In 2012, I convened a panel discussion with Christopher Hewitt and Andrea Saemann, on re-enacting performance art at University of Wollongong. It was part of a symposium called Expanded Documentary.



This tiny image is all I could dredge up on the web for this wonderful Fluxus performance. It looks like the score used to be available at Printed Matter, but not anymore.

I conducted an enactment of this piece in 2002 at the Experimental Art Foundation in Adelaide (precisely, at the Mercury Cinema) – a few notes on the larger project within which the event was conducted are here. For this enactment, I re-typed all of Fine’s scores and customised them a bit for the local context, and I also added in a few extra performers.

Here’s how the piece works:

There’s an individual score, typed up on an individual card for each performer, and each performer is in the dark about what the others are going to do. From memory, there are 24 performers.

Each score has a series of numbers running down the page, 1 to 15. These represent minutes. Thus the piece goes for 15 minutes. Each performer has to watch the clock and carry out the relevant instruction as each minute ticks around. If a number has nothing written next to it, the performer does nothing.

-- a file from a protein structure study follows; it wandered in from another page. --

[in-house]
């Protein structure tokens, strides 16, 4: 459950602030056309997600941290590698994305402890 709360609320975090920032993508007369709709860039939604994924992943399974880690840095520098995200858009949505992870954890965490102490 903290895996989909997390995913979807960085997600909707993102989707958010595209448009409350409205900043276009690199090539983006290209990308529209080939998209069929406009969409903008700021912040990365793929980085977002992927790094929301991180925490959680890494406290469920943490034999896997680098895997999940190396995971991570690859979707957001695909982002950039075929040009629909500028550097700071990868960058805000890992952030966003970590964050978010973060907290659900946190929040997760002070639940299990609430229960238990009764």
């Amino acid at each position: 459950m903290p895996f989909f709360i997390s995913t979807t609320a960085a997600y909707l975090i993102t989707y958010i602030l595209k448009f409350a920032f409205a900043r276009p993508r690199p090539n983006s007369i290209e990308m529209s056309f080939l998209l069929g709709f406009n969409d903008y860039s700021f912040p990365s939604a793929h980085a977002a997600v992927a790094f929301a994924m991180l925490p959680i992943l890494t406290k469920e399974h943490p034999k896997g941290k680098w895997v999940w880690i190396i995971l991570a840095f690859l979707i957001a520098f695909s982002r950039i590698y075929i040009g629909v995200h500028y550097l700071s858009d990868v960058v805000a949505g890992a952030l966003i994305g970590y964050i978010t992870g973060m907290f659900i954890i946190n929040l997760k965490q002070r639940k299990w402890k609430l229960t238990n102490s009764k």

When I conducted the work, I inserted it as a ‘secret’ piece in the middle of an evening of film screenings called “Film” films? Fine! at the Mercury Cinema in Adelaide. The films shown were Buster Keaton’s Film and Gustav Deutsch’s Film Ist.

There were more than 24 people in the audience. Those who were not performers in the Fluxorchestra had no idea about what was going to happen.

The event was the aggregate of all the things that took place within that fifteen minutes.

It was pretty impossible to document. A video was shot – it’s mainly useful for the audio recording however, as the cinema was quite dark.

Here’s a re-typing of the score for the first performer:


2. Clap loudly at indeterminate intervals for short lengths of time